Here’s a fun Wednesday morning thought for everyone: Donald Trump will probably run again in 2028 if he loses.
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It might seem a little early — even absurd! — to bring this up now. But a refusal to acknowledge Trump’s comeback ambitions after 2020 may have cost his Republican critics their last best chance to cut off his path to the nomination in 2024. Everyone in the party should proceed with eyes wide open now, however they decide to handle him this cycle.
Let’s start with one simple fact: President Biden will turn 82 just two weeks after Election Day 2024. Donald Trump will be the same age on Election Day 2028. God is the ultimate decider when it comes to their political futures, but age alone is no guarantee against another run.
Another fact: Trump is extremely predictable. He does not acknowledge defeat, he lashes out at the people he blames for sabotaging him, and he responds to setbacks by trying to immediately prove his dominance again. There’s little reason to think a loss would prompt a different reaction this time.
Another round of appeals from Republicans to think of the health of the party, or about the legacy of “Trumpism without Trump,” is unlikely to do much either. Trump is disconnected from the institutional conservative movement and GOP. He does not view his political career as a link in a centuries-long chain of ideological struggle like, say, Mike Pence. He believes he should hold the presidency because he is uniquely suited to hold it.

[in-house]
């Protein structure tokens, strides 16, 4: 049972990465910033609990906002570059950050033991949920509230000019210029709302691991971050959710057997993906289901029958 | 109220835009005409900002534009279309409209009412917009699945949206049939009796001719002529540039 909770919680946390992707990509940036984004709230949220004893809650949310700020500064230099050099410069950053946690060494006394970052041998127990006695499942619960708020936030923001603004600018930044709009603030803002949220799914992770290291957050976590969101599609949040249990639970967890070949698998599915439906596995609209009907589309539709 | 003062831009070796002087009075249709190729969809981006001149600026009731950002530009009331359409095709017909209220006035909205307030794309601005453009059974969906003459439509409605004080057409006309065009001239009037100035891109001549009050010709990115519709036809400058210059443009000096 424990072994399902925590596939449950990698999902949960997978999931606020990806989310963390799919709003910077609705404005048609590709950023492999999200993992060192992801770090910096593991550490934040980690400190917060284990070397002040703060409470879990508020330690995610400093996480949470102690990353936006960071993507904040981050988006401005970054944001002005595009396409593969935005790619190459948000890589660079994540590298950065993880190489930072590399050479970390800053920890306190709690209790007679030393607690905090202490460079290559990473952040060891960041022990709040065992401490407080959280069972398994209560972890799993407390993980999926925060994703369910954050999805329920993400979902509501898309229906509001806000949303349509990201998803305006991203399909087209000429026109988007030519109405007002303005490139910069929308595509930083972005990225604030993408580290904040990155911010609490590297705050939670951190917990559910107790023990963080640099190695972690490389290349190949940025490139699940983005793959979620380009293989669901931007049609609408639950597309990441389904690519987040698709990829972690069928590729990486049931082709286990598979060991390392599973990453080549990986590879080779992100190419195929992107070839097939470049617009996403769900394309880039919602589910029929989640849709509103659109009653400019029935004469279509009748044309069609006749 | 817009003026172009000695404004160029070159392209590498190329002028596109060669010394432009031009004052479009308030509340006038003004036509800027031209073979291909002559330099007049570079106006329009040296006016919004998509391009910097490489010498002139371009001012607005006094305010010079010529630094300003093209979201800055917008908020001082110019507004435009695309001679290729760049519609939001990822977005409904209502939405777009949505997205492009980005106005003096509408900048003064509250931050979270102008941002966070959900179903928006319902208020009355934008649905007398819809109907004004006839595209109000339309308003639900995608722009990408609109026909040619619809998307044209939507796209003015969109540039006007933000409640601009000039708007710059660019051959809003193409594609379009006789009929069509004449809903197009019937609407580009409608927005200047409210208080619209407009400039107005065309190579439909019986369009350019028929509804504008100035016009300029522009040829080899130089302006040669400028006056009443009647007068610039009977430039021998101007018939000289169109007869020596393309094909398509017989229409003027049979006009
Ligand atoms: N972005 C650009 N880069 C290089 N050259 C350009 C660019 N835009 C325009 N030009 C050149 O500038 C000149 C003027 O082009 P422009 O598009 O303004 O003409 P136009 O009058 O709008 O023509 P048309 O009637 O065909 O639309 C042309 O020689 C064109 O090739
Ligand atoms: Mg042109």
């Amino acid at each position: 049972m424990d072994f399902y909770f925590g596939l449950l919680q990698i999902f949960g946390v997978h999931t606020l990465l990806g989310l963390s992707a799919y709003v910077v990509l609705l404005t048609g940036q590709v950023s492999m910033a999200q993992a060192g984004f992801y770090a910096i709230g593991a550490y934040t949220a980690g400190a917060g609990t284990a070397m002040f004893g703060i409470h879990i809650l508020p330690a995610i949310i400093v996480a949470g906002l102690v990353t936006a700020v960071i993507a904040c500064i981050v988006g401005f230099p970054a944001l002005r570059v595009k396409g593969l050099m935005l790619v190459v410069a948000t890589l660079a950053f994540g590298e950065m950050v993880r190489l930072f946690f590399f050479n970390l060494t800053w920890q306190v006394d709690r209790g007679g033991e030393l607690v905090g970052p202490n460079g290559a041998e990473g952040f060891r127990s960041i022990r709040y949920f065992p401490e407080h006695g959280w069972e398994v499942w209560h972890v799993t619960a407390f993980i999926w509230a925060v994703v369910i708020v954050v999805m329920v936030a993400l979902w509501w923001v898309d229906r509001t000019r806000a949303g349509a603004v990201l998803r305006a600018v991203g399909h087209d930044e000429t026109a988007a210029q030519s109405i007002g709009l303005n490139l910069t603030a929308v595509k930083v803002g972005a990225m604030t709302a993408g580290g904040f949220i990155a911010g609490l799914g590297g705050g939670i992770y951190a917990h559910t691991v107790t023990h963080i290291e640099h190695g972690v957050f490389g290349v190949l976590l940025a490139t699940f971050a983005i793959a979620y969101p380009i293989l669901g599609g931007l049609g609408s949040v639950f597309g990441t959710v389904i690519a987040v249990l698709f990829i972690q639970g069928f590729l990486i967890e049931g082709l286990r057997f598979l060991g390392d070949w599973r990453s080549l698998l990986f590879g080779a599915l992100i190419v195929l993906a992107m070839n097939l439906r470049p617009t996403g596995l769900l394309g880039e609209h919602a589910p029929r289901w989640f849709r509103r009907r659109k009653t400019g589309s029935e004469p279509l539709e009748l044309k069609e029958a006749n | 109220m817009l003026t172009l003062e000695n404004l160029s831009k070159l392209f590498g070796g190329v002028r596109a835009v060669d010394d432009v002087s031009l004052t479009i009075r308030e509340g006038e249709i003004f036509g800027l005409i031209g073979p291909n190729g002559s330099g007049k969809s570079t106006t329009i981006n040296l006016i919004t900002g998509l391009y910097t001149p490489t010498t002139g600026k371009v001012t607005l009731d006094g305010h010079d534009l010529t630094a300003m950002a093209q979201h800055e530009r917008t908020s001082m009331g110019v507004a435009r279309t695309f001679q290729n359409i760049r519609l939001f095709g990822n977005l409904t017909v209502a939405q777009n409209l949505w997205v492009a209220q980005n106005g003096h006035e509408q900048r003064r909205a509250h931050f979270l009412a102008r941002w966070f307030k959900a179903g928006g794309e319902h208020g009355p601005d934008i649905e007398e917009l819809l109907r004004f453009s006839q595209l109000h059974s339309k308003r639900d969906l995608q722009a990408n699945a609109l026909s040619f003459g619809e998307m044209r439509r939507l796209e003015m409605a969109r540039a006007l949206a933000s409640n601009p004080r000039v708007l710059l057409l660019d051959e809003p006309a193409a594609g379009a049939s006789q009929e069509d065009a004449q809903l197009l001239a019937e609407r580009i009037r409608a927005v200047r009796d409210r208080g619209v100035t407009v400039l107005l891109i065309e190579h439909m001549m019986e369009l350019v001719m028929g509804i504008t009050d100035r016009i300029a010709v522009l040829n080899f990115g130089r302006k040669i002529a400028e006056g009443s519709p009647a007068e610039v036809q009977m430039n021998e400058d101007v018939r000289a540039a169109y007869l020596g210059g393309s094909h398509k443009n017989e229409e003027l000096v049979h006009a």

What about the indictment against him? The same legal problems that made it advantageous for Trump to run in order to claim political persecution and maybe regain control of the Justice Department in 2024 could easily still apply in 2028. In fact, it might behoove him to declare again immediately after losing if any trials have been delayed until after the election or if any investigations are still ongoing. And yes, you can run for president from prison.
Republicans worried about him as a nominee understand much of this, which is why even before he launched his latest campaign some critics were openly fretting about whether he might launch an independent bid if he lost the nomination, or tell his voters to stay home, or just generally undermine the Republican ticket.
Just as relevant to their concerns, and much less discussed, is that he’s very likely to consider himself a still-viable candidate whose chances of a return would be a whole lot better without an incumbent Republican president to worry about. Republicans debating whether they can go one more election without confronting him directly, or if they can position themselves as his heir apparent, should factor that in.
Room for Disagreement
New York Magazine’s Jonathan Chait believes Trump’s legal threats could change his calculation about attacking Ron DeSantis or any other Republican nominee if they defeat him — at least for the 2024 cycle. If he’s facing federal prosecution, Chait argues, their potential ability to grant future pardons could be a major reason to stay in line.
- Trump’s former chief of staff John Kelly, his former attorney Michael Cohen, his former National Security Advisor John Bolton, and former Senator Rob Portman all predicted Trump would not run in 2024, or would quickly drop out if he did. Many of their arguments would apply just the same to 2028, so ask yourself how convincing they sound right about now as he leads virtually every poll of Republican voters.